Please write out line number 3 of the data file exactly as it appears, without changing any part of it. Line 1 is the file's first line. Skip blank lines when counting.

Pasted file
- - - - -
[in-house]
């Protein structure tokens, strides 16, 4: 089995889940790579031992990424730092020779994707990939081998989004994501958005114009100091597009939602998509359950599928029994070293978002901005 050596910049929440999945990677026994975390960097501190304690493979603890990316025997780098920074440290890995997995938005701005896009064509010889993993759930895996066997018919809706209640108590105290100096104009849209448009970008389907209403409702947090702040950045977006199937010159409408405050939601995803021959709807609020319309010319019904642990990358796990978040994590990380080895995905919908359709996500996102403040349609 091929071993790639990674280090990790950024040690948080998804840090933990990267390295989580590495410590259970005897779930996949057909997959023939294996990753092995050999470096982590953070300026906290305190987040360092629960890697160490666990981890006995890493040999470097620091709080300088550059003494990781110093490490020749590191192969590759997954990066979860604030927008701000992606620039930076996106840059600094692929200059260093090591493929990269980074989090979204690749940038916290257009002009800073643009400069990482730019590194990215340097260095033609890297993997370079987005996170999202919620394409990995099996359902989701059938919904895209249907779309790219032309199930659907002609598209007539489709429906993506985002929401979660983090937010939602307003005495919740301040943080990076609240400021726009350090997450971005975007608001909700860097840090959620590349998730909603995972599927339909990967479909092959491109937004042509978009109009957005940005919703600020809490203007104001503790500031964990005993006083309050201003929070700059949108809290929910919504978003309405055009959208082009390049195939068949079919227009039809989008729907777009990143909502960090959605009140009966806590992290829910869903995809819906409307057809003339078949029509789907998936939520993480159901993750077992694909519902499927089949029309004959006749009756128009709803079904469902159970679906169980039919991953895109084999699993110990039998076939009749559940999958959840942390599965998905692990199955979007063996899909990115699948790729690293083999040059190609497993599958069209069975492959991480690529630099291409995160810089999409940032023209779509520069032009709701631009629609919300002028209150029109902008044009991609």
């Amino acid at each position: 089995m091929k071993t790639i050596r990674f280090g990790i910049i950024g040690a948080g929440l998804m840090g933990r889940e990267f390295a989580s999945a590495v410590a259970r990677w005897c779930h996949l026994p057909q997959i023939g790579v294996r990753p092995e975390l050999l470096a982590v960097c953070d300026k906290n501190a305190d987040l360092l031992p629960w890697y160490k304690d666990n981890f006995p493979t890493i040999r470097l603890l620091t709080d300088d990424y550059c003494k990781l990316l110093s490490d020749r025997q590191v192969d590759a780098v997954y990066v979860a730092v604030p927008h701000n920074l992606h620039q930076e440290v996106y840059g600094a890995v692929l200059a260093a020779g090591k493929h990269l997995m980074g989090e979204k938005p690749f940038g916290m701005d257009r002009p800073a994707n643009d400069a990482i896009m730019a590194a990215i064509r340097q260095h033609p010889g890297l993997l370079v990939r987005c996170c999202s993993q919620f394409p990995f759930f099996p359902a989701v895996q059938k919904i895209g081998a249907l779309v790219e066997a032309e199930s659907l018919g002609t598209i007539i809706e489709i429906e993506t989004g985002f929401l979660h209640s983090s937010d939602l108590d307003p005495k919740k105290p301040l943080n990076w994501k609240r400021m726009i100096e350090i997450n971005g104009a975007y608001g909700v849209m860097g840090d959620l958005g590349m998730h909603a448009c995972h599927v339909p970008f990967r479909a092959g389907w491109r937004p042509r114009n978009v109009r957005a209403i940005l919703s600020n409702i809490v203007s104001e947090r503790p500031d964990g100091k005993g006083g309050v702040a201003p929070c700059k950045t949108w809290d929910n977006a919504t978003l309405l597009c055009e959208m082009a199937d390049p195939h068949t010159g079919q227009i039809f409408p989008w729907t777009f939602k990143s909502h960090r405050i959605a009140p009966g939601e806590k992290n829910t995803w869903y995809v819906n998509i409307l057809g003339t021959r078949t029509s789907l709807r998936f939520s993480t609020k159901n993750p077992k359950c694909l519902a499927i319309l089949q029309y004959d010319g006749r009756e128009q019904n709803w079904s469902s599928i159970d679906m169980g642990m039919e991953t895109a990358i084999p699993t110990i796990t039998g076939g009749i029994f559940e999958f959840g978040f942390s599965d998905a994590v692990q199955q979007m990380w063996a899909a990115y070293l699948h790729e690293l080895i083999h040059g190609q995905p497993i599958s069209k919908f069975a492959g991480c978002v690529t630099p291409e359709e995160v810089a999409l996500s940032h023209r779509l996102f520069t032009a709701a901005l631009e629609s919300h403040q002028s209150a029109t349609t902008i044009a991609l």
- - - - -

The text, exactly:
């Amino acid at each position: 089995m091929k071993t790639i050596r990674f280090g990790i910049i950024g040690a948080g929440l998804m840090g933990r889940e990267f390295a989580s999945a590495v410590a259970r990677w005897c779930h996949l026994p057909q997959i023939g790579v294996r990753p092995e975390l050999l470096a982590v960097c953070d300026k906290n501190a305190d987040l360092l031992p629960w890697y160490k304690d666990n981890f006995p493979t890493i040999r470097l603890l620091t709080d300088d990424y550059c003494k990781l990316l110093s490490d020749r025997q590191v192969d590759a780098v997954y990066v979860a730092v604030p927008h701000n920074l992606h620039q930076e440290v996106y840059g600094a890995v692929l200059a260093a020779g090591k493929h990269l997995m980074g989090e979204k938005p690749f940038g916290m701005d257009r002009p800073a994707n643009d400069a990482i896009m730019a590194a990215i064509r340097q260095h033609p010889g890297l993997l370079v990939r987005c996170c999202s993993q919620f394409p990995f759930f099996p359902a989701v895996q059938k919904i895209g081998a249907l779309v790219e066997a032309e199930s659907l018919g002609t598209i007539i809706e489709i429906e993506t989004g985002f929401l979660h209640s983090s937010d939602l108590d307003p005495k919740k105290p301040l943080n990076w994501k609240r400021m726009i100096e350090i997450n971005g104009a975007y608001g909700v849209m860097g840090d959620l958005g590349m998730h909603a448009c995972h599927v339909p970008f990967r479909a092959g389907w491109r937004p042509r114009n978009v109009r957005a209403i940005l919703s600020n409702i809490v203007s104001e947090r503790p500031d964990g100091k005993g006083g309050v702040a201003p929070c700059k950045t949108w809290d929910n977006a919504t978003l309405l597009c055009e959208m082009a199937d390049p195939h068949t010159g079919q227009i039809f409408p989008w729907t777009f939602k990143s909502h960090r405050i959605a009140p009966g939601e806590k992290n829910t995803w869903y995809v819906n998509i409307l057809g003339t021959r078949t029509s789907l709807r998936f939520s993480t609020k159901n993750p077992k359950c694909l519902a499927i319309l089949q029309y004959d010319g006749r009756e128009q019904n709803w079904s469902s599928i159970d679906m169980g642990m039919e991953t895109a990358i084999p699993t110990i796990t039998g076939g009749i029994f559940e999958f959840g978040f942390s599965d998905a994590v692990q199955q979007m990380w063996a899909a990115y070293l699948h790729e690293l080895i083999h040059g190609q995905p497993i599958s069209k919908f069975a492959g991480c978002v690529t630099p291409e359709e995160v810089a999409l996500s940032h023209r779509l996102f520069t032009a709701a901005l631009e629609s919300h403040q002028s209150a029109t349609t902008i044009a991609l």